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What are Certification, Licensing, and Accreditation?

The term certification is often used as a catch-all term for several different activities that apply to the credentialing of individuals and institutions. This fuzziness of definition has resulted in confusion when it comes to discussing credentials. This article is intended to provide more clarity on the subject.


Certification
is essentially the process of publicly attesting that a specified quality or standard has been achieved or exceeded. We see this in an informal way all around us nearly every day. For example, when a product has the Good Housekeeping Seal of Approval, it means that the item has been attested to meet the standard set for it. Whenever we make a recommendation or referral to a colleague or client we are informally certifying the competence of the person or the quality of the item being recommended.

Professional certification uses a formal process to identify and acknowledge individuals who have met a recognized standard. Usually this standard includes education, experience, and an exam of knowledge, skills, and abilities needed to perform the job. When an individual meets the standard, he or she receives certification from a certifying agency. The credibility and integrity of the certifying agency determines whether the agency’s certification means anything to the public, and therefore, ultimately, its value. Accordingly, certification agencies may seek out recognition by an outside agency that will, in turn, attest to the certifying agency meeting a standard. Generally, this standard involves the qualification requirements to take the exam, whether the exam meets accepted psychometric standards for exam development, how the exam is given and scored, how the agency is administered, and whether its rules are fair. The National Organization for Competency Assurance operates the National Commission for Certifying Agencies for that purpose.

Professional certification is a voluntary process by which a non-governmental professional organization grants recognition to an individual who has met certain qualifications. It is a credential which attests that the individual has demonstrated a certain level of mastery of a specific body of knowledge and skills within the relevant field of practice. Certification should not be confused with either licensing or accreditation. While each involves some type of evaluation and the awarding of some type of credential, they are quite different from one another and the terms should not be used interchangeably.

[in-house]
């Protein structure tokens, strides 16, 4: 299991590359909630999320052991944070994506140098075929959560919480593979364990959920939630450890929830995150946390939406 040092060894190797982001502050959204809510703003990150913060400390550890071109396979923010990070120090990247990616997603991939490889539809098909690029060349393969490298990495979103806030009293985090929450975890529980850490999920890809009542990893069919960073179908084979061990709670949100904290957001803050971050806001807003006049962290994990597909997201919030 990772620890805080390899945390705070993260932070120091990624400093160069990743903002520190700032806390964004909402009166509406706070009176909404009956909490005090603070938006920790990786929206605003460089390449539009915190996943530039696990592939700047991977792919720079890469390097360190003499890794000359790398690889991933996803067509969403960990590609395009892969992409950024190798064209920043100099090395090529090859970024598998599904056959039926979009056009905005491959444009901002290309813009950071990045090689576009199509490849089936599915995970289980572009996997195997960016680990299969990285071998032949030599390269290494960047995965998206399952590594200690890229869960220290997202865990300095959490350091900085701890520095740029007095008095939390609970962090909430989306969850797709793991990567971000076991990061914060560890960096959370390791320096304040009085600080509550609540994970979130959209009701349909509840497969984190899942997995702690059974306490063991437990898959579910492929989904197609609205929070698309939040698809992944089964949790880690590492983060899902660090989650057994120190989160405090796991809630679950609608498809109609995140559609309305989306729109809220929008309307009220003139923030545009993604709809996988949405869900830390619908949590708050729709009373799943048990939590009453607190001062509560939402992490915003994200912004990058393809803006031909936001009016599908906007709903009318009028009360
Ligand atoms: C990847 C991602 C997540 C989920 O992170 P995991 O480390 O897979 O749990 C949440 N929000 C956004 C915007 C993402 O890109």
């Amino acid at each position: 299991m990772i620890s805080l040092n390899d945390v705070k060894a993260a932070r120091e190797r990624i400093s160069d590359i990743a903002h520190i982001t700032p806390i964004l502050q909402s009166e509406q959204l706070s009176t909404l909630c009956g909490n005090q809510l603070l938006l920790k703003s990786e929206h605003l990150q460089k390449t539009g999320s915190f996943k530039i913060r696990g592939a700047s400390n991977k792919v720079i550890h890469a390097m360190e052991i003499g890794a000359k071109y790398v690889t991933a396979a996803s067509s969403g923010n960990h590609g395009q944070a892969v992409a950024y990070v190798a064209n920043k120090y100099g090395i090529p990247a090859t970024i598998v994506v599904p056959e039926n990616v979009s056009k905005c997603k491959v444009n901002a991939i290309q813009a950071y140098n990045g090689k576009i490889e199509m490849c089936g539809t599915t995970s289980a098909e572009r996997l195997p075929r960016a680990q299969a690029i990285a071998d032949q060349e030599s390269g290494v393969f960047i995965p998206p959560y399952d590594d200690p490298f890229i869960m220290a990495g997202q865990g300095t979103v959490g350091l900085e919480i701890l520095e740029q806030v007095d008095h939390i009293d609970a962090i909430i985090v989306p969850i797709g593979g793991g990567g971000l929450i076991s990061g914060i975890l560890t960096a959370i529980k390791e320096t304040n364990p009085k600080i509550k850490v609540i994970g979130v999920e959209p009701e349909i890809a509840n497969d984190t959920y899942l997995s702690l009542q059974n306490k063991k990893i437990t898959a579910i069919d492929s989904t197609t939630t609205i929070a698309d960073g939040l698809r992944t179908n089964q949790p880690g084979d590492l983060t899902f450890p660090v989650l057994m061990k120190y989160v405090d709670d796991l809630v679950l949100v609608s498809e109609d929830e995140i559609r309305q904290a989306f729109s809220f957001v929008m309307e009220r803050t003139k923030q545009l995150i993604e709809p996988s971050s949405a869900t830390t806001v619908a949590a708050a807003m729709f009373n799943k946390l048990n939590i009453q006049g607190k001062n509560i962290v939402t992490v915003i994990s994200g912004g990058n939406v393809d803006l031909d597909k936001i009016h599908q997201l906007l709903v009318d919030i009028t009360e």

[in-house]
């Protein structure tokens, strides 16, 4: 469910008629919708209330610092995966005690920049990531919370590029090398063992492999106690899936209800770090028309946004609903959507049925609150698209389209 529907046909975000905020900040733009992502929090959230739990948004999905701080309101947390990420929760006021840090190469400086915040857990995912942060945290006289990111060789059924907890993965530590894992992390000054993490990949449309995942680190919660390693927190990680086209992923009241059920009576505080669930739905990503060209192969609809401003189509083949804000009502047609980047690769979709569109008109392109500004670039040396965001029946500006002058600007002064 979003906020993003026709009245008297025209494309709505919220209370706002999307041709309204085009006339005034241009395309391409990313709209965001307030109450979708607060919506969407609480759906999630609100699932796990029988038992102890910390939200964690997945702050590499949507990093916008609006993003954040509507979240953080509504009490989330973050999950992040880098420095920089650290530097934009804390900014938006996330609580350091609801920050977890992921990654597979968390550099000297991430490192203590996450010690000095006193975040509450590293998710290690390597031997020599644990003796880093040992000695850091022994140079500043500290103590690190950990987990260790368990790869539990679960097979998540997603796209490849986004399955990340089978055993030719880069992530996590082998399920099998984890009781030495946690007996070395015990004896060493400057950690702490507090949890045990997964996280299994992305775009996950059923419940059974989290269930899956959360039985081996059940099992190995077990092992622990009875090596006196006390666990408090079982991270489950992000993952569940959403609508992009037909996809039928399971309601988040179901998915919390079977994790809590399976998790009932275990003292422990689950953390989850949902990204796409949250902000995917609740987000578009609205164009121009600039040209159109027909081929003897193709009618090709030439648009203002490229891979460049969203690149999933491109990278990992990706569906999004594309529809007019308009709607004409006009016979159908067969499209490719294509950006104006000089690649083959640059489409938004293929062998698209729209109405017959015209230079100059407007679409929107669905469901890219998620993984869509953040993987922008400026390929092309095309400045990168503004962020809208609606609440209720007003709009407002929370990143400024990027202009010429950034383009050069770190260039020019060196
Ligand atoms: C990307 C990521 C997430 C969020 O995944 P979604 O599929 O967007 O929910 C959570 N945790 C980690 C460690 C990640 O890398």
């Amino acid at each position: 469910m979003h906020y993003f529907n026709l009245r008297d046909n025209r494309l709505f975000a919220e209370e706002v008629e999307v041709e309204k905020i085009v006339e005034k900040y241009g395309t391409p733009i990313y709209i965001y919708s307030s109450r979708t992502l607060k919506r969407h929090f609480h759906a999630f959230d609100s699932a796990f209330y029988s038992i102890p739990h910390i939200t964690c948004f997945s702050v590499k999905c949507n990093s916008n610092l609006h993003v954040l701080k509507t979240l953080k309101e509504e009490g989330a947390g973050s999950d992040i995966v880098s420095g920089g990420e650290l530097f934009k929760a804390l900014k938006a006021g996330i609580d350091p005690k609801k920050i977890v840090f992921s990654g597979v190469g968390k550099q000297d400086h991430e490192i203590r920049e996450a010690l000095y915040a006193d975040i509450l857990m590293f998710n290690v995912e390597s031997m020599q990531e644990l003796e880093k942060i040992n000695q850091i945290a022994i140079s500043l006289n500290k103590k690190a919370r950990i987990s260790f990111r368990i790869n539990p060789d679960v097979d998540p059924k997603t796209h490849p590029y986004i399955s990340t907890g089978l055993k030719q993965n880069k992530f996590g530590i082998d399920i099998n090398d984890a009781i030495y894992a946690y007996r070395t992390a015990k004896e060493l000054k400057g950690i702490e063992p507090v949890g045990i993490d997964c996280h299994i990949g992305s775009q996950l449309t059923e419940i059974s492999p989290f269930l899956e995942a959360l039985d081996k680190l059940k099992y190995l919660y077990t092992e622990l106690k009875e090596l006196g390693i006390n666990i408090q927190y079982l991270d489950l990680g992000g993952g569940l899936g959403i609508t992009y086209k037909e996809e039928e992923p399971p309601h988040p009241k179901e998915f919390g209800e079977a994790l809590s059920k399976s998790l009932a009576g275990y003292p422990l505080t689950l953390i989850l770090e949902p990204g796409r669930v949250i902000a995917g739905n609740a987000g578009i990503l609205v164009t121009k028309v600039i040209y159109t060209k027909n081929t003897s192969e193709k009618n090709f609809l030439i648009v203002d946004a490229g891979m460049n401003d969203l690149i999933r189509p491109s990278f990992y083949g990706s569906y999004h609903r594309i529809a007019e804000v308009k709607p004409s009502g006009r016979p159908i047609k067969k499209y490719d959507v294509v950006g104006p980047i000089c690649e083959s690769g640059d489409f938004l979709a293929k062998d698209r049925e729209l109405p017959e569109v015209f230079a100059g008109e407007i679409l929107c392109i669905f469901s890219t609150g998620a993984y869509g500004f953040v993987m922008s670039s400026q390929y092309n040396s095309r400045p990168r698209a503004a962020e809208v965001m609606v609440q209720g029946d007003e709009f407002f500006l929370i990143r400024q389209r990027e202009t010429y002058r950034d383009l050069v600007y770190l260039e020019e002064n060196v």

Licensure
is a non-voluntary process by which an agency of government regulates a profession. It grants permission to an individual to engage in an occupation if it finds that the applicant has attained the degree of competency required to ensure the public health, safety, and welfare will be reasonably protected. Licensing it always based on the action of a legislative body. Once a licensing law has been passed it becomes illegal for anyone to engage in that occupation unless he or she has a license. The health care professions are typically licensed at the state and/or local level, but not usually at the federal level.

Two regulatory variations are state certification (not to be confused with professional certification referred to elsewhere in this article) and registration. These generally are somewhat less restrictive than licensing, but how each is defined exactly can vary from state to state.

Certification differs from licensing in that it is nearly always offered by a private, non-governmental agency. Such agencies are usually outgrowths of professional associations which create certifying agencies to identify and acknowledge those who have met a standard. Another contrast with licensure is that, under a licensing law, practitioners of the licensed occupation must have a license in order to practice. It is involuntary. On the other hand, certification is voluntary. One does not have to be certified in order to practice. An individual takes the certification exam because they want to enjoy the benefits of certification. However, to use the title and initials copyrighted and associated with the professional certification, one must be certified.


Accreditation
is a non-governmental, voluntary process that evaluates institutions, agencies, and educational programs, (i.e., institutions that grant certificates or diplomas) while certification and licensing involves individual practitioners. Accreditation is defined as the process whereby an agency or association grants public recognition to a school, institute, college, university, or specialized program of study (such as a massage training program) for having met certain established qualifications or standards as determined through initial and periodic evaluations that usually involve submitting a self-evaluation report, site inspection by a team of experts, and evaluation by an independent board or commission.


Summary Chart

Credential Recipient Credentialing Body Participation
Certification Individual Association/Agency Voluntary
Licensure/State Certification Individual Government Agency Involuntary/Required
Accreditation Institution or Program Association/Agency Voluntary
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